The US vowed to stage a "global show of force" in the South China Sea next month in response to an incident involving a near-collision between a US warship and a Chinese destroyer in the contested body of water. Pence decried the incident involving the USS Decatur guided missile destroyer as "reckless harassment" in a 45-minute speech on Thursday; he also condemned China's alleged "meddling" in US politics and its "economic aggression" around the globe.
Message Aimed at Allies
But the real message is the one aimed at US allies in Asia, some observers say.
"China wants nothing less than to push the United States of America from the Western Pacific and attempt to prevent us from coming to the aid of our allies. But they will fail," Pence said. The US, he stressed, would "continue to fly, sail, and operate wherever international law allows and our national interests demand. We will not be intimidated and we will not stand down," he vowed.
"While Pence's speech was mostly framed around geo-strategic competition between the United States and China, he also sought to rally international support behind American efforts to confront China," Hass wrote.
Pence, the researcher argued, "drew an implicit comparison to Nazi Germany and Imperial Japan by warning about the historic pattern of countries that pair oppression at home with ambition abroad. He accused China of using 'debt-trap diplomacy' to expand its influence. The overriding message was that the United States is strong and determined, China is a significant threat, and countries should position themselves with the United States."
Questionable if Others Will Join US Crusade
Unfortunately for Washington, the analyst observed, despite risking "embarking on a Cold War-like approach toward China," the Trump administration has not yet really received "the clear backing of any ally anywhere in the world for joining the United States in a purely confrontational posture toward [Beijing]."
Australia, for example, has so far avoided joining the US in its "show of force" operation, despite its status as a key US ally in the Pacific and its participation in virtually all US military operations since WWII, from the Korean and Vietnam Wars to the Iraq and Afghanistan Wars. Regarding the US's upcoming 'show of force' plans, a Defense Ministry spokesperson said that while Canberra respects the rights of countries to exercise freedom of navigation, US operational planning was "a matter for the US government."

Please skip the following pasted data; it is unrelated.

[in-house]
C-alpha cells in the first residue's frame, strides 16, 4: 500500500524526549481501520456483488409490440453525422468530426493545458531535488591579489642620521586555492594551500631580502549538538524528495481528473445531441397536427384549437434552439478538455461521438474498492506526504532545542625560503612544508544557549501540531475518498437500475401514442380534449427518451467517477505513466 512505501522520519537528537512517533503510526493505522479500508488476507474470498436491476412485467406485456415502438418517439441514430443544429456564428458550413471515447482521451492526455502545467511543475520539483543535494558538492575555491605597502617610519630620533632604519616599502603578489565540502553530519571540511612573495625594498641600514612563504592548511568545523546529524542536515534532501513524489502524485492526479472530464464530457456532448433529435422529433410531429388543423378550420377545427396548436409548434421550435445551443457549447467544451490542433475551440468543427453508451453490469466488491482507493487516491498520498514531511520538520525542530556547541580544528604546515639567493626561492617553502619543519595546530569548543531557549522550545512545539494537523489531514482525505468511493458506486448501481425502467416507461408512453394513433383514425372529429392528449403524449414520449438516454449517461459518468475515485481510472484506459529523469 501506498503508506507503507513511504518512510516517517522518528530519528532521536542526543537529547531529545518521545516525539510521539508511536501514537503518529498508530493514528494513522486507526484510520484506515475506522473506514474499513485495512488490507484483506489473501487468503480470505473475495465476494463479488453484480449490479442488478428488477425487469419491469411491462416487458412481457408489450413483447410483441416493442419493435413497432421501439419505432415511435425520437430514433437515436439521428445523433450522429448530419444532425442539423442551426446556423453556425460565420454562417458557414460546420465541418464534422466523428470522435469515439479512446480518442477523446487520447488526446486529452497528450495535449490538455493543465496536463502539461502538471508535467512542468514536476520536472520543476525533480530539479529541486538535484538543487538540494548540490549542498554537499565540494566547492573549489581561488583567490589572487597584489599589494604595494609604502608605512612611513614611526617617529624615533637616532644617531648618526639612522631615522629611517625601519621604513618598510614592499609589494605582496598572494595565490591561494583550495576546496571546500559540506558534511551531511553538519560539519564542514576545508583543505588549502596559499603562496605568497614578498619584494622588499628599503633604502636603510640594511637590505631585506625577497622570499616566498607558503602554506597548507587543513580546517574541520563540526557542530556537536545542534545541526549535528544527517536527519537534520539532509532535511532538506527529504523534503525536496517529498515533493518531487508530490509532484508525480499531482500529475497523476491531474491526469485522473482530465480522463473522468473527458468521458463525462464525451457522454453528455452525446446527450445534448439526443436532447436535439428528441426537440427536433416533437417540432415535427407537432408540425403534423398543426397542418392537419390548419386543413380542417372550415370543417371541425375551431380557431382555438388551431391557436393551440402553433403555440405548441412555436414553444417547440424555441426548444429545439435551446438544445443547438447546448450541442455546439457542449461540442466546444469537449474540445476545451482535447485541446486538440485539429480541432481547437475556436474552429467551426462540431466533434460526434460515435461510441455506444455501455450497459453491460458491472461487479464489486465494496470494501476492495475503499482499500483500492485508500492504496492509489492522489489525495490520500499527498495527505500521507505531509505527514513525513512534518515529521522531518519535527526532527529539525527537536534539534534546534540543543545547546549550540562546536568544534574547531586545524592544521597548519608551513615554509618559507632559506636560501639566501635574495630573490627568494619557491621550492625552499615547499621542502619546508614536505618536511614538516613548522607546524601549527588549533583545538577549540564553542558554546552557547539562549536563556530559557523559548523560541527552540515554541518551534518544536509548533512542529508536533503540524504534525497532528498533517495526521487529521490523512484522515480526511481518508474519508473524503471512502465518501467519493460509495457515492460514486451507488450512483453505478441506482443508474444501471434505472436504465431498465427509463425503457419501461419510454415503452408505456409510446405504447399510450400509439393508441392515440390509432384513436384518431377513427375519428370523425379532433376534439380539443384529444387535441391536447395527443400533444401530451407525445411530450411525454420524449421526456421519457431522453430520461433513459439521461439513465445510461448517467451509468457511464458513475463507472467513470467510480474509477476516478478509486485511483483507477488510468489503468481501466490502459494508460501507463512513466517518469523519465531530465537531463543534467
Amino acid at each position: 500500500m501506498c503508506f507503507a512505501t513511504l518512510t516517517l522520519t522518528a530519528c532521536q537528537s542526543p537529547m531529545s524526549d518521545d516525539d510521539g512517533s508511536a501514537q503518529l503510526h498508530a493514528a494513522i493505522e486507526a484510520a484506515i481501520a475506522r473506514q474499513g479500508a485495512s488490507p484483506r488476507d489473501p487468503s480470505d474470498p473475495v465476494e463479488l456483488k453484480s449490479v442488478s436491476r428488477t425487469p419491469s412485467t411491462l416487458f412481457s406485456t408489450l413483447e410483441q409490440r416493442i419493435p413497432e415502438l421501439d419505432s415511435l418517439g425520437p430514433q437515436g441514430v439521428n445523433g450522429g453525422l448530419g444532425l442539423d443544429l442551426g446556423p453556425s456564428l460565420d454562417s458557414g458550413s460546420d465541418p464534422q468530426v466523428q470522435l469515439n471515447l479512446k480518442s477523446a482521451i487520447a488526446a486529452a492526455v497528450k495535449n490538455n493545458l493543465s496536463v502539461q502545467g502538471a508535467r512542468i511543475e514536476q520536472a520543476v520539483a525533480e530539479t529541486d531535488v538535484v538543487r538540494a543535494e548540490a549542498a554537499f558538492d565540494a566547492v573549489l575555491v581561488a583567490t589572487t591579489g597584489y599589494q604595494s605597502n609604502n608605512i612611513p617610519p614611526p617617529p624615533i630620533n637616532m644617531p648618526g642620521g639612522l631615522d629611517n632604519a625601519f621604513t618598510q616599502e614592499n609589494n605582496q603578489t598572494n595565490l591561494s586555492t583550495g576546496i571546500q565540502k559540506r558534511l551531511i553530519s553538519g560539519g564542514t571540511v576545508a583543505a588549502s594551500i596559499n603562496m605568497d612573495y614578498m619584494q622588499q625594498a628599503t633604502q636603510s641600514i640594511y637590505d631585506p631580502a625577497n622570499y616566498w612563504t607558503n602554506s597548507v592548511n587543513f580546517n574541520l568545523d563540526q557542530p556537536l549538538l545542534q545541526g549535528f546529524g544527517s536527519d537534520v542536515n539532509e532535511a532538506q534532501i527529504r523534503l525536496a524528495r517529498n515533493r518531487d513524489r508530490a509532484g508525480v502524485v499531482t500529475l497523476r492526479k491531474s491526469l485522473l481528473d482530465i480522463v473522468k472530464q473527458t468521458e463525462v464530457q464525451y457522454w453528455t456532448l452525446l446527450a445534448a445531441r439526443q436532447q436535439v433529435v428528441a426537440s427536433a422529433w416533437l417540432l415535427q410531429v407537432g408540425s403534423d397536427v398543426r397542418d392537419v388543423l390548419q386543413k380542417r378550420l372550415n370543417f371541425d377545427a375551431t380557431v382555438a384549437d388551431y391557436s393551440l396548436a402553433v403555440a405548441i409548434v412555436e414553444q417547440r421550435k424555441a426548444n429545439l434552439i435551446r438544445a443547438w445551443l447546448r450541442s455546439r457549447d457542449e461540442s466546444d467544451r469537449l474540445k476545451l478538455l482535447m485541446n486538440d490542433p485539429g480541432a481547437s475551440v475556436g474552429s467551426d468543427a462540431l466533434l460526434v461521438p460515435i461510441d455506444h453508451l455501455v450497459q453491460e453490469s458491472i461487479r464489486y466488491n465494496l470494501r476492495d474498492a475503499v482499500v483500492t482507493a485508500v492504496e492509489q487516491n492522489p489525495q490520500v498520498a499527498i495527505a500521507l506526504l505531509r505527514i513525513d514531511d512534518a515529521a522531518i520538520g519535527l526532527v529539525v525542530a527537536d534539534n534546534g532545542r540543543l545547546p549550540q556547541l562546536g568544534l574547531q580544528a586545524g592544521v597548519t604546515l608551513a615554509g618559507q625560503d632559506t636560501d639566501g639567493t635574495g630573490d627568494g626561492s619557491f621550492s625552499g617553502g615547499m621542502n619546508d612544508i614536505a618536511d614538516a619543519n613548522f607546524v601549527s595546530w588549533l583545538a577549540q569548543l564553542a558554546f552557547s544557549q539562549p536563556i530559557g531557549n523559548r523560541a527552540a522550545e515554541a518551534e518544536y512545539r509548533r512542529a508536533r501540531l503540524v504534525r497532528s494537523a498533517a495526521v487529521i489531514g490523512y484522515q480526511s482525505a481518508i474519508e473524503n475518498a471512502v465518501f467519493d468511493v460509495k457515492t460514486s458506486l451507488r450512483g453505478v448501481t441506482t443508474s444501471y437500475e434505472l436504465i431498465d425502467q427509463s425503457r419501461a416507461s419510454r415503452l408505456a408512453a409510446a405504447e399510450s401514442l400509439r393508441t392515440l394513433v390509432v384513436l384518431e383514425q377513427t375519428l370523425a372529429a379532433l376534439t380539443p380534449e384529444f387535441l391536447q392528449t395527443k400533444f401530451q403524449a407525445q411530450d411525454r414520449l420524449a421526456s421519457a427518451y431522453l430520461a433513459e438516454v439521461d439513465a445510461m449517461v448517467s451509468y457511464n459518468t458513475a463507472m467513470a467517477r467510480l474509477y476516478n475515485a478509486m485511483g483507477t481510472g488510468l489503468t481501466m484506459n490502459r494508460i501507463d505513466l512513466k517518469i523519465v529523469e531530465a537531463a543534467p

And while Australia has no claims in the disputed South China Sea area, it remains to be seen whether the Philippines, Vietnam, Malaysia, Brunei and Taiwan, which do have such claims, can be made to join Washington in its crusade, given strong economic ties and other links, including ongoing bilateral and multilateral negotiations aimed at bringing the territorial dispute to an end.
The US Navy has conducted freedom of navigation maneuvers in the South China Sea since 2015, sailing within the 12 nautical miles of geographic land formations which China has claimed as its sovereign territory. Last month, the US's British allies sailed a warship through the disputed zone, sparking China's ire.
The South China Sea is one of the world's most sensitive sea zones, accounting for some $5 trillion in annual global trade and rich in natural resources including fish and energy. Nearly 60 percent of Chinese trade and upwards of 80 percent of China's hydrocarbon imports pass through the strategic waterway. Beijing has built and expanded defense installations and airfields on strategically-located islands in the region in a bid to claim sovereignty; other countries in the region are issuing competing claims.